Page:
Marked for Death (1990)
By: Devon B. on June 23, 2013 | Comments
20th Century Fox | Region B | 2.35:1, 1080p | English DTS-HD MA 5.1 | 93 minutes (Full Specs)
The Movie
Cover Art
Credits
Director: Dwight H. Little
Starring: Steven Seagal, Keith David, Joanna Pacula, Basil Wallace, Danny Trejo
Screenplay: Michael Grais, Mark Victor
Country: USA
External Links
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When I got a Blu-ray player, one of the first things I started to collect were action movies I used to love when I was in my early teens. I was eager to acquire some Steven Seagal, but was a bit worried about getting the local Blu of Marked for Death, better known as Steven Seagal is Marked for Death, because it had previously been censored here on DVD. Don't let the M rating worry you, this is the full strength movie. I'm not sure how it could possibly be rated M, but since I've got all the violence and nudity intact I don't mind if the studio put the wrong rating on it.

Steven Seagal is Marked for Death starts with Stevie chasing down and beating up Danny Trejo. This quickly establishes that his character is insanely tough. Despite the highly public chase, Stevie insists he and his partner still go through with an undercover operation. This doesn't go well for his partner, or indeed for the woman that shoots his partner because Stevie seems to empty a whole clip into her in retaliation. Stevie making a bad call is unusual, so for novelty value alone, Steven Segal is Marked for Death is doing well. Distraught over his situation, Stevie goes to a priest and confesses that he's become corrupt in order to catch criminals. Wanting to better himself, Stevie retires.

He goes to visit his family, and his niece is the girl from Last Boy Scout. This means she starred in movies with Stevie, Trejo and Bruce Willis… really, she should've been given a part in Expendables 2. And so should Al Leong! That guy used to be in every action movie. Anyway, Stevie also reconnects with his friend Keith David or David Keith, whichever one of them it is, but his happy reunion is marred when they spot a drug deal going down at the local high school. The drug sale scene plays with slightly more realism than Reefer Madness. Despite a few "It's not worth it" moments, Stevie is soon caught up in turf war shenanigans and gets himself and his family MARKED FOR DEATH by a Jamaican gang.

A lot of people would say Steve's first five movies are his best, but I always thought Steven Segal is Marked for Death was overrated. It just never sat right with me, and it used to leave me a bit bored. When I revisited the movie in HD, it all fell into place, and I was finally able to appreciate what an entertaining piece of nonsense it is. I think what probably lost me all those years ago is that it takes awhile to set up, but once it gets going it's a great, illogical, action movie. A lack of logic probably would've just annoyed me in my teens, but now I just laugh. I love the extremes Stevie goes through to ensure it's him dealing with the situation exclusively even while his family is in immediate peril. Another good laugh comes from the fact that two countries' customs officials appeared to overlook some rather conspicuous items. But the show stopping comedic moment is Stevie having to act anguished while visiting someone in the hospital. He was robbed at the Oscars. ROBBED!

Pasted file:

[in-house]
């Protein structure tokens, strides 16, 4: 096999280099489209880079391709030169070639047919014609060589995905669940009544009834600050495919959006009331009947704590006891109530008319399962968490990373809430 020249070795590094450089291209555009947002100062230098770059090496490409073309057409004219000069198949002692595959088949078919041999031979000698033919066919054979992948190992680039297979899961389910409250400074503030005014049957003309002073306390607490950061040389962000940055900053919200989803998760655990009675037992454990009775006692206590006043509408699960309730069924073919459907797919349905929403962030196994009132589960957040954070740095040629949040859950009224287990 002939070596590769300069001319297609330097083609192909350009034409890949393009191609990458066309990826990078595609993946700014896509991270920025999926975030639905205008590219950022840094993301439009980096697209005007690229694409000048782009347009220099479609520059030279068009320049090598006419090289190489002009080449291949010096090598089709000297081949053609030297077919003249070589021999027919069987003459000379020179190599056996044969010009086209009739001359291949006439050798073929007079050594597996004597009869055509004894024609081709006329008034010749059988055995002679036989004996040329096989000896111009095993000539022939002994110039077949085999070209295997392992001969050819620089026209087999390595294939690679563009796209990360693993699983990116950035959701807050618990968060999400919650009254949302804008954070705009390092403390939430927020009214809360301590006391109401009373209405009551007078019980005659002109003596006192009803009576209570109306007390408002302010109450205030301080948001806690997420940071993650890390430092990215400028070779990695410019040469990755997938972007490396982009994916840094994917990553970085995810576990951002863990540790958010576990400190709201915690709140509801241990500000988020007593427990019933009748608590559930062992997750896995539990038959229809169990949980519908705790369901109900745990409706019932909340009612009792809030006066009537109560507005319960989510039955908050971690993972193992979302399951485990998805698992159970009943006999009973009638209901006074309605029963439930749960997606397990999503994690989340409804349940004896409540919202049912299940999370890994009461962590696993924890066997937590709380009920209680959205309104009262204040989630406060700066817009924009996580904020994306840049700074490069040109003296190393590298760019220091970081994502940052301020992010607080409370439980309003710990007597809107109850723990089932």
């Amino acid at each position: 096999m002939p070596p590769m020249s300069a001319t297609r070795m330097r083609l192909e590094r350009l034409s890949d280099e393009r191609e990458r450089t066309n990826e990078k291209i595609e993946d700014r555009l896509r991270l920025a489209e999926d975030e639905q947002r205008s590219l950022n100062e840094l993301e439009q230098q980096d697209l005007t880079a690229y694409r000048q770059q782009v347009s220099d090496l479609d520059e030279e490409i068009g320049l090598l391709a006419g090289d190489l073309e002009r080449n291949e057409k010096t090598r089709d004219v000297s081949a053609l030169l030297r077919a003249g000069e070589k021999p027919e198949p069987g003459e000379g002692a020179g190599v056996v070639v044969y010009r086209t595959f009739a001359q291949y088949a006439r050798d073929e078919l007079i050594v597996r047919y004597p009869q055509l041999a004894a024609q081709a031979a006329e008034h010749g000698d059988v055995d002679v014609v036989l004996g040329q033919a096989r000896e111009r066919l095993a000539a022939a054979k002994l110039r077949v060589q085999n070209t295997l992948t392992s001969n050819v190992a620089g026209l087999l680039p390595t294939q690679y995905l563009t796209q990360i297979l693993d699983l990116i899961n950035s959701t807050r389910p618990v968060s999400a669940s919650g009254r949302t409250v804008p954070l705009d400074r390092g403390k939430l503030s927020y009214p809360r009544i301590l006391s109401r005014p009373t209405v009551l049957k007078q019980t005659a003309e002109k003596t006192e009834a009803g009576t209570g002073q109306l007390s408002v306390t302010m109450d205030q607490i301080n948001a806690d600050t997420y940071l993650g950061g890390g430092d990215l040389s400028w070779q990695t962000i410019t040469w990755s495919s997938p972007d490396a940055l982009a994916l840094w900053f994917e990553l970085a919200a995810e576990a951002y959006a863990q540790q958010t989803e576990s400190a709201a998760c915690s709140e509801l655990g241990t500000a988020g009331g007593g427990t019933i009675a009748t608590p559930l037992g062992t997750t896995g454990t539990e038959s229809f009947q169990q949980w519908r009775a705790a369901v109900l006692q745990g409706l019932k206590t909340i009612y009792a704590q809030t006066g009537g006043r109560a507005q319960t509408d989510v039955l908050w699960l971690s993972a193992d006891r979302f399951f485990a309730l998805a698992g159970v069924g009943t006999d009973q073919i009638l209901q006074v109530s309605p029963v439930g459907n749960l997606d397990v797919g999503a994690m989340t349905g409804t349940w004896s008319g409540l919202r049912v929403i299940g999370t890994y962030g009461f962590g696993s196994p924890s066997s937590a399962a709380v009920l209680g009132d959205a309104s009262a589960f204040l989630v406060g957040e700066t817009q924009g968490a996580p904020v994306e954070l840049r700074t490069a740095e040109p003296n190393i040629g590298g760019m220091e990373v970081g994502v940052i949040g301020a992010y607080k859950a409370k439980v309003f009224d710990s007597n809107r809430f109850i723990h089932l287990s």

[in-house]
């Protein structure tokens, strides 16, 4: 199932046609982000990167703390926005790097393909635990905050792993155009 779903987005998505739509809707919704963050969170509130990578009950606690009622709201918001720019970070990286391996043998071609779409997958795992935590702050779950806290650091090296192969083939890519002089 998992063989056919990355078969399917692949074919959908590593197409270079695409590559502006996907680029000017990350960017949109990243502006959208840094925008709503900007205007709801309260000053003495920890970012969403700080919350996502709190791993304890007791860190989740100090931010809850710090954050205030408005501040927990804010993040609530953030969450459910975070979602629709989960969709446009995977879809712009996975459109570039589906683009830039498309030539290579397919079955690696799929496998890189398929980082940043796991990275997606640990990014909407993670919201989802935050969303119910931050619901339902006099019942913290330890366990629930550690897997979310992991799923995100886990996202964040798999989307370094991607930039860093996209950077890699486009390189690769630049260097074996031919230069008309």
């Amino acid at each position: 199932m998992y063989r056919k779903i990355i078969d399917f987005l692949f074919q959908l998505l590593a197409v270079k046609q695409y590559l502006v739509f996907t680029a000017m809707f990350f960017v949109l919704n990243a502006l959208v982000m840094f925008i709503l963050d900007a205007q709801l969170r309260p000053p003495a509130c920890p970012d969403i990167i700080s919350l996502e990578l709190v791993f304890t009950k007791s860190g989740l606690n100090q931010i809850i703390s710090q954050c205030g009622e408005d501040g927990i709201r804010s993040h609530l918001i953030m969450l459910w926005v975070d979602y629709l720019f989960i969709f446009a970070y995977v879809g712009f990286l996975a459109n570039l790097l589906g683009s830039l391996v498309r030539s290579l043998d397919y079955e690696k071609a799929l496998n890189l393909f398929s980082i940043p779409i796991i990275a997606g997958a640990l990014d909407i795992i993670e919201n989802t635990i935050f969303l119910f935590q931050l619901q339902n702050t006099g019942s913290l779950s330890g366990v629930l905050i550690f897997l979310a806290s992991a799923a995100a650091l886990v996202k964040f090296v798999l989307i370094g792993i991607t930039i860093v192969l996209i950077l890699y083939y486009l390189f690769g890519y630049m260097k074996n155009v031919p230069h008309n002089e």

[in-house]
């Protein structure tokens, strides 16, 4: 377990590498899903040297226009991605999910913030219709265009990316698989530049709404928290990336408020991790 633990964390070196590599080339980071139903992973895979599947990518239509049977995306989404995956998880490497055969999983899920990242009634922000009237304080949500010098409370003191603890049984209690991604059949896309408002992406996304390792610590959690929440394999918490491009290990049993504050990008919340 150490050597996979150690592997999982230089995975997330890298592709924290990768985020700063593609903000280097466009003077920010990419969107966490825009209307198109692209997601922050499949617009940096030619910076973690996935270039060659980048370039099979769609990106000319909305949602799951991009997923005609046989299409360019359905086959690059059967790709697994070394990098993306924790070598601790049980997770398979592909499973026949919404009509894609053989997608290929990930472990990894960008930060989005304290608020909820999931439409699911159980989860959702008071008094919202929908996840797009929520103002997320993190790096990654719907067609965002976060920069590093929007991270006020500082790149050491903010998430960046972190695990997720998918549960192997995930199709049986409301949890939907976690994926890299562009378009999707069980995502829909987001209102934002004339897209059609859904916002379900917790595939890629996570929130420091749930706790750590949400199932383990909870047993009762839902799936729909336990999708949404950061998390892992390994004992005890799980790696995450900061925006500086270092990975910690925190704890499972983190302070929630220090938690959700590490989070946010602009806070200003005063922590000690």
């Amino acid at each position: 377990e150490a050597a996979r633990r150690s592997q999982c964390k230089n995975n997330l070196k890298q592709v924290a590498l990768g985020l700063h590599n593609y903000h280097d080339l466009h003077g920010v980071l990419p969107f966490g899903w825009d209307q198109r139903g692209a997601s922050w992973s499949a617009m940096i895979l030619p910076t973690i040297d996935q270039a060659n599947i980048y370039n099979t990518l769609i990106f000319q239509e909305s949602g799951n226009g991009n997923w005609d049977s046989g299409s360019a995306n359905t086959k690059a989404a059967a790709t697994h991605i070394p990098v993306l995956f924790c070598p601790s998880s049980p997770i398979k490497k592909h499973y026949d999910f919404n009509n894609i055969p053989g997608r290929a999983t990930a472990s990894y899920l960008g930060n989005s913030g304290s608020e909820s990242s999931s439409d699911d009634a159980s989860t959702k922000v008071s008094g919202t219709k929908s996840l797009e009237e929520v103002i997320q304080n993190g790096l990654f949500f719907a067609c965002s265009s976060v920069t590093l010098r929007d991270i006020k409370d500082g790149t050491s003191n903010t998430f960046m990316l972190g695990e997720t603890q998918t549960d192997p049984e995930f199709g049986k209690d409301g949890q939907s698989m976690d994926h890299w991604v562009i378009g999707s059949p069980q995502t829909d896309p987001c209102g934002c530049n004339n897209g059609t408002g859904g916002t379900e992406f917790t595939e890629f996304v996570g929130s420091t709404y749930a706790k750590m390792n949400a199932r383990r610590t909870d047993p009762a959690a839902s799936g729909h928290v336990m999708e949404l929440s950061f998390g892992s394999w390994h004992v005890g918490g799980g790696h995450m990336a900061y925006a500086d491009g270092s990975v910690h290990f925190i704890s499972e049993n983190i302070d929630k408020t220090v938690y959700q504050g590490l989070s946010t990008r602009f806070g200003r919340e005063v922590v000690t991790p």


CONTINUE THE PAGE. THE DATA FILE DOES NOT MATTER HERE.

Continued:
Okay, so there's stuff to laugh at, but what makes the early Stevie movies so good is that there was some actual good stuff to go along with the nonsense, and there're some excellent elements in Steven Seagal is Marked for Death. Once the story gets going it presents one great action set piece after another, and unlike a lot of Stevie's movies it merges gunplay and aikido action well. The film also makes admirable attempts to explain (in multiple scenes) that most Jamaicans are good people, to the point that the message gets extremely heavy handed, but at least Stevie made sure the villains weren't just bad black men playing on people's xenophobic fears. Best of all, Basil Wallace as Screwface is the awesomest Stevie villain ever. He's menacing, unhinged and driven and his final moments on screen are the stuff of legend amongst Stevie fans…at least those that got to see the footage uncut.

Watch for Jimmy Cliff singing a song that seems to be outlining plot details.
The Disc
The film has some edge enhancement, a bit of grain and marcroblocking, but overall this is a nicely mastered presentation. At times it's even very striking, and it is by far the best Stevie Blu I've seen.

There are a few different audio tracks to choose from. There's a pretty well done 5.1 DTS-HD Master Audio track, and by well done I mean the bone breaks haven't been muted, but for purists the 2.0 mix is also included. Unfortunately, the 2.0 mix is just a standard track, not even DTS. This means the DTS-HD is by far the sharper and clearer choice. The Spanish mono sounded tinny to me, but the French 2.0 mix seemed similar to the English 2.0 mix, but perhaps with a little less depth.

Not a sausage in the extras, a state of being that probably should've been applied to Stevie's breakfasts for the last 10 years.
The Verdict
Movie Score
Disc Score
Overall Score
I wish Steven Seagal is Out for Justice looked this good. I got Steven Seagal is Marked for Death after Steven Seagal is Under Siege and Steven Seagal is Out for Justice, so was thrilled that more care was taken with this Blu. Because the release is barebones and the original audio mix isn't included in a lossless track there's room for improvement, but I was just happy I had a nice transfer of the film.
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